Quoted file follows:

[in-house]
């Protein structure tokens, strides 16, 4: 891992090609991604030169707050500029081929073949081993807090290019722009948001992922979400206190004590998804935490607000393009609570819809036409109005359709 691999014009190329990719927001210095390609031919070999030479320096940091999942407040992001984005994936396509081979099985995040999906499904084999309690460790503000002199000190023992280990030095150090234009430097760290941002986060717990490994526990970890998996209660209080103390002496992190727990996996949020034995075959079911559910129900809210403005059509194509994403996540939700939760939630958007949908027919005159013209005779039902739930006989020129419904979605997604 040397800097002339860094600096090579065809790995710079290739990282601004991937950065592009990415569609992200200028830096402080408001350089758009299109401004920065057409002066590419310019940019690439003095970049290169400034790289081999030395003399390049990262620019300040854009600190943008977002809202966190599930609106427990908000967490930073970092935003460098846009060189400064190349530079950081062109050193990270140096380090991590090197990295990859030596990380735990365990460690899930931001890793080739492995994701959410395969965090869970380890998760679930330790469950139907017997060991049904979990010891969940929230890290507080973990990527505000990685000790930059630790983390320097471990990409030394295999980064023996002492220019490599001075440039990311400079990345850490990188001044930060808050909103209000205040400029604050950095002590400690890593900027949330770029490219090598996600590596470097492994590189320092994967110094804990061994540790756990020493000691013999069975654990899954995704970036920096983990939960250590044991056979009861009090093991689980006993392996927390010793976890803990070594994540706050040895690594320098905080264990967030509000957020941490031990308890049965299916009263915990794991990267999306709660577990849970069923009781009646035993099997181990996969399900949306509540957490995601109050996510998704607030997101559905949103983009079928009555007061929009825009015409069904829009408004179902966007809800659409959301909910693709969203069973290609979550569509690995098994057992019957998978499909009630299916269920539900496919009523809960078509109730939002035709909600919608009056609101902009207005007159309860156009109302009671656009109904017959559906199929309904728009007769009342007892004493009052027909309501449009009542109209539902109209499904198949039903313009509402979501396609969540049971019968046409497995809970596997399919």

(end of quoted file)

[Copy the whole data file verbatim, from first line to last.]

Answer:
[in-house]
């Protein structure tokens, strides 16, 4: 891992090609991604030169707050500029081929073949081993807090290019722009948001992922979400206190004590998804935490607000393009609570819809036409109005359709 691999014009190329990719927001210095390609031919070999030479320096940091999942407040992001984005994936396509081979099985995040999906499904084999309690460790503000002199000190023992280990030095150090234009430097760290941002986060717990490994526990970890998996209660209080103390002496992190727990996996949020034995075959079911559910129900809210403005059509194509994403996540939700939760939630958007949908027919005159013209005779039902739930006989020129419904979605997604 040397800097002339860094600096090579065809790995710079290739990282601004991937950065592009990415569609992200200028830096402080408001350089758009299109401004920065057409002066590419310019940019690439003095970049290169400034790289081999030395003399390049990262620019300040854009600190943008977002809202966190599930609106427990908000967490930073970092935003460098846009060189400064190349530079950081062109050193990270140096380090991590090197990295990859030596990380735990365990460690899930931001890793080739492995994701959410395969965090869970380890998760679930330790469950139907017997060991049904979990010891969940929230890290507080973990990527505000990685000790930059630790983390320097471990990409030394295999980064023996002492220019490599001075440039990311400079990345850490990188001044930060808050909103209000205040400029604050950095002590400690890593900027949330770029490219090598996600590596470097492994590189320092994967110094804990061994540790756990020493000691013999069975654990899954995704970036920096983990939960250590044991056979009861009090093991689980006993392996927390010793976890803990070594994540706050040895690594320098905080264990967030509000957020941490031990308890049965299916009263915990794991990267999306709660577990849970069923009781009646035993099997181990996969399900949306509540957490995601109050996510998704607030997101559905949103983009079928009555007061929009825009015409069904829009408004179902966007809800659409959301909910693709969203069973290609979550569509690995098994057992019957998978499909009630299916269920539900496919009523809960078509109730939002035709909600919608009056609101902009207005007159309860156009109302009671656009109904017959559906199929309904728009007769009342007892004493009052027909309501449009009542109209539902109209499904198949039903313009509402979501396609969540049971019968046409497995809970596997399919």